My husband will never physically punish our daughters because girls look to their fathers for an example of what their husbands should be like. I will never let my girls believe that any man, in any situation has the right to touch them in any way that they don’t approve of. I will never let them believe that men hit women or children no matter what the situation is, no matter how socially acceptable others allow it to be. We will never call it spanking in our home, because that word is a cover up for hitting. We cannot expect women to embrace bodily autonomy as adults if they are taught as children that someone else has so much power over their bodies that they have the right to hit them when they see fit. We cannot model to our children that it is ever ok to hit for any reason.

There is a ministry whose page I follow. A few days ago they posted an exert of a journal entry from a girl who had been abused. One line stood out to me, she said love is good and doesn’t hurt.

I don’t care what the reasoning is, I don’t care if it was just one hit that didn’t leave a mark, or several slaps that did leave marks. Hitting a child hurts them, and love is good and doesn’t hurt. Even dogs can be taught without hitting, so why couldn’t a child be taught without hitting.

The stories of Ray Rice and Adrian Peterson are at the heart of the domestic violence problem we have in America where every nine seconds a woman is assaulted. Violence in adulthood comes from violence in childhood.

This isn’t to say that every parent who has used physical punishment is a child abuser. Like I said, it’s something that is deeply embedded in our culture. When my oldest daughter was born, I knew I never wanted to hit her for any reason. I knew I wanted to teach her without punishment, but I didn’t know how. I didn’t even know if anyone parented that way. I definitely didn’t know much at all about child development or what reasonable expectations looked like. I think there are a lot of parents out there like that.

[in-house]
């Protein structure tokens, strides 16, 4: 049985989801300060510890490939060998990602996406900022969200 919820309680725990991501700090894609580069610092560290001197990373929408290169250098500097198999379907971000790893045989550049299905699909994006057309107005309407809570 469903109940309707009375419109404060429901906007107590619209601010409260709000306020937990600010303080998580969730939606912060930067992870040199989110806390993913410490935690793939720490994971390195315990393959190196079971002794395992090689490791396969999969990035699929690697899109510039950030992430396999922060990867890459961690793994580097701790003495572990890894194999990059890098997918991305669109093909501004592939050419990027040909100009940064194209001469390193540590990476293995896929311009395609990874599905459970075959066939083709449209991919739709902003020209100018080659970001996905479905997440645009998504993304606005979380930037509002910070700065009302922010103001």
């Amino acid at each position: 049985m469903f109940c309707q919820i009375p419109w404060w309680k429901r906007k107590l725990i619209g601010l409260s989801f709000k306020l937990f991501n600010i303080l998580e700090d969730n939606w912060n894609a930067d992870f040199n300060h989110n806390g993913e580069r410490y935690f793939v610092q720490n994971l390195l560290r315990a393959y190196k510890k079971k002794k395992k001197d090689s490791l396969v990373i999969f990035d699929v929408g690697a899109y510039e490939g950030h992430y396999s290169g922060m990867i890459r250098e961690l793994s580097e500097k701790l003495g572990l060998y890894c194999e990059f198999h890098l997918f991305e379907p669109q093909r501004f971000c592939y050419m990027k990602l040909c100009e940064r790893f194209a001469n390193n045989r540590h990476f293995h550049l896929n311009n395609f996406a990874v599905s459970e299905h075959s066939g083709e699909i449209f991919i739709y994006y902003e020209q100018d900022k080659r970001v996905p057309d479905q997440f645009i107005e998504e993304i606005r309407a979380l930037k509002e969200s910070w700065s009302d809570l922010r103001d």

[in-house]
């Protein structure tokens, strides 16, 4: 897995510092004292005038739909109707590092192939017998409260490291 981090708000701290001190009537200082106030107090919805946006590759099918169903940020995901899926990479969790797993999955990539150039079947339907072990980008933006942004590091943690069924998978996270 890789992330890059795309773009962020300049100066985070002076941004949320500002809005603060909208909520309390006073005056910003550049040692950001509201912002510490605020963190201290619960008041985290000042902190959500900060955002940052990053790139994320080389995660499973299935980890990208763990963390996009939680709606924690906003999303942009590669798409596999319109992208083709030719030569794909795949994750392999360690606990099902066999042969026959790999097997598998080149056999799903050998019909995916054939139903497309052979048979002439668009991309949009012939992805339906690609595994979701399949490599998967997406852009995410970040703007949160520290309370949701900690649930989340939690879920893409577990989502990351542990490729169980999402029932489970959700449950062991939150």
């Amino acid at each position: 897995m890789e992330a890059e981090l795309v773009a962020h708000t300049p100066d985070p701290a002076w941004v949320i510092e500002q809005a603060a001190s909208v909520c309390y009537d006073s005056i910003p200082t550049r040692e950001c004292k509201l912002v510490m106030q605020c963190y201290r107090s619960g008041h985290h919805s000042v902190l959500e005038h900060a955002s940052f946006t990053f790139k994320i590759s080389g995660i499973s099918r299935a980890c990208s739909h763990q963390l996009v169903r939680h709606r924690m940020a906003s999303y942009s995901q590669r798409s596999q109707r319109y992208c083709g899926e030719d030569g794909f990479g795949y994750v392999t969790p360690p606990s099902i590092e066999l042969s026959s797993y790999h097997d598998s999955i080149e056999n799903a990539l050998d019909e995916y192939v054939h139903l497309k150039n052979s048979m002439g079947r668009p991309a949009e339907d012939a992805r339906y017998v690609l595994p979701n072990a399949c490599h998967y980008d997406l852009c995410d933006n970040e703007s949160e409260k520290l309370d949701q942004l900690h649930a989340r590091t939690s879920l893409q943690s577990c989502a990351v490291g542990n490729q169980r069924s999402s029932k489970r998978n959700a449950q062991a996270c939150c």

Parenting can be done peacefully, without violence. If you want to parent differently, but don’t know how, there are links on this blog, there are Facebook pages and support groups (peaceful parenting, respected children for respected futures, gentle discipline support group) to help you get started and learn alternative ways to parent.

Let’s break the cycle and teach our children to solve conflict with their words and not their hands. Let’s teach them through our own behavior by using our words and not our hands when conflicts arise in our own homes.

Casting out fear

In my home, my husband and I do not use punishment with our daughter, nor do we ever intend to use punishment with any of our children, because we do not believe in punishment. Although this statement may sound radical, we are completely confident in the way we have chosen to parent.

To some ears, saying that I won’t use punishment sounds like I will let my children run wild. It sounds like
I’m too lazy and indifferent to discipline or teach them anything. It may even sound like I am incredibly naive and believe that my children will never misstep because they were born perfect angels. Maybe it sounds like a combination of all of those things, but hear me out.